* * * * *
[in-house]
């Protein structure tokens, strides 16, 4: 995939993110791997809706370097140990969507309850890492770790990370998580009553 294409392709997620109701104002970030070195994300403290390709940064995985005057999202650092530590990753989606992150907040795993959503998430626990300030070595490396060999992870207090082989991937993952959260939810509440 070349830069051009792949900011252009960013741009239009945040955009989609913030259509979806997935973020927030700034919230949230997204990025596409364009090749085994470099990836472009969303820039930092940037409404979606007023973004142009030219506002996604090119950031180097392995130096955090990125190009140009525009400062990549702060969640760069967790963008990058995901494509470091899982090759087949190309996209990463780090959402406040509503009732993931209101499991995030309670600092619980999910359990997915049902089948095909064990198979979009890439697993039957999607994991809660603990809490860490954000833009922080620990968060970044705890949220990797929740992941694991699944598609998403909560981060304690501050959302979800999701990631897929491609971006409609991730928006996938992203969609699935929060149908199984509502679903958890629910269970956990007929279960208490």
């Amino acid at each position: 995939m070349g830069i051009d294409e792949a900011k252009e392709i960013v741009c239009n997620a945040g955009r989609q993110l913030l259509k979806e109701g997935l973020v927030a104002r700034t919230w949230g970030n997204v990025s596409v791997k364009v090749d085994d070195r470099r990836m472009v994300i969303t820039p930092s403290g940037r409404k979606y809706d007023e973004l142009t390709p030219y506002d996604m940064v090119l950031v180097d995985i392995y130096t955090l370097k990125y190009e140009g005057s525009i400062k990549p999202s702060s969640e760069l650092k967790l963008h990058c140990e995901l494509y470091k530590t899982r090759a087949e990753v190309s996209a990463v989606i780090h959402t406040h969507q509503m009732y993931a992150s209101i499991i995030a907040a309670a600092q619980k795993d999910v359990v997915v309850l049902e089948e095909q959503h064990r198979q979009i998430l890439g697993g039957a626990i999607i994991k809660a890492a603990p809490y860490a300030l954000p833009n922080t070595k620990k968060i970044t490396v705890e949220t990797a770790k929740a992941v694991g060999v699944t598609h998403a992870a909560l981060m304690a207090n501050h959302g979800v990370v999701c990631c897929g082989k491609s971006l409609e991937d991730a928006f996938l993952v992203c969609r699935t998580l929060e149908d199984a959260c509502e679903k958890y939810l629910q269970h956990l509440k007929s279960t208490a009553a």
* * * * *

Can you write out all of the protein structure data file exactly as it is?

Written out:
[in-house]
């Protein structure tokens, strides 16, 4: 995939993110791997809706370097140990969507309850890492770790990370998580009553 294409392709997620109701104002970030070195994300403290390709940064995985005057999202650092530590990753989606992150907040795993959503998430626990300030070595490396060999992870207090082989991937993952959260939810509440 070349830069051009792949900011252009960013741009239009945040955009989609913030259509979806997935973020927030700034919230949230997204990025596409364009090749085994470099990836472009969303820039930092940037409404979606007023973004142009030219506002996604090119950031180097392995130096955090990125190009140009525009400062990549702060969640760069967790963008990058995901494509470091899982090759087949190309996209990463780090959402406040509503009732993931209101499991995030309670600092619980999910359990997915049902089948095909064990198979979009890439697993039957999607994991809660603990809490860490954000833009922080620990968060970044705890949220990797929740992941694991699944598609998403909560981060304690501050959302979800999701990631897929491609971006409609991730928006996938992203969609699935929060149908199984509502679903958890629910269970956990007929279960208490």
């Amino acid at each position: 995939m070349g830069i051009d294409e792949a900011k252009e392709i960013v741009c239009n997620a945040g955009r989609q993110l913030l259509k979806e109701g997935l973020v927030a104002r700034t919230w949230g970030n997204v990025s596409v791997k364009v090749d085994d070195r470099r990836m472009v994300i969303t820039p930092s403290g940037r409404k979606y809706d007023e973004l142009t390709p030219y506002d996604m940064v090119l950031v180097d995985i392995y130096t955090l370097k990125y190009e140009g005057s525009i400062k990549p999202s702060s969640e760069l650092k967790l963008h990058c140990e995901l494509y470091k530590t899982r090759a087949e990753v190309s996209a990463v989606i780090h959402t406040h969507q509503m009732y993931a992150s209101i499991i995030a907040a309670a600092q619980k795993d999910v359990v997915v309850l049902e089948e095909q959503h064990r198979q979009i998430l890439g697993g039957a626990i999607i994991k809660a890492a603990p809490y860490a300030l954000p833009n922080t070595k620990k968060i970044t490396v705890e949220t990797a770790k929740a992941v694991g060999v699944t598609h998403a992870a909560l981060m304690a207090n501050h959302g979800v990370v999701c990631c897929g082989k491609s971006l409609e991937d991730a928006f996938l993952v992203c969609r699935t998580l929060e149908d199984a959260c509502e679903k958890y939810l629910q269970h956990l509440k007929s279960t208490a009553a």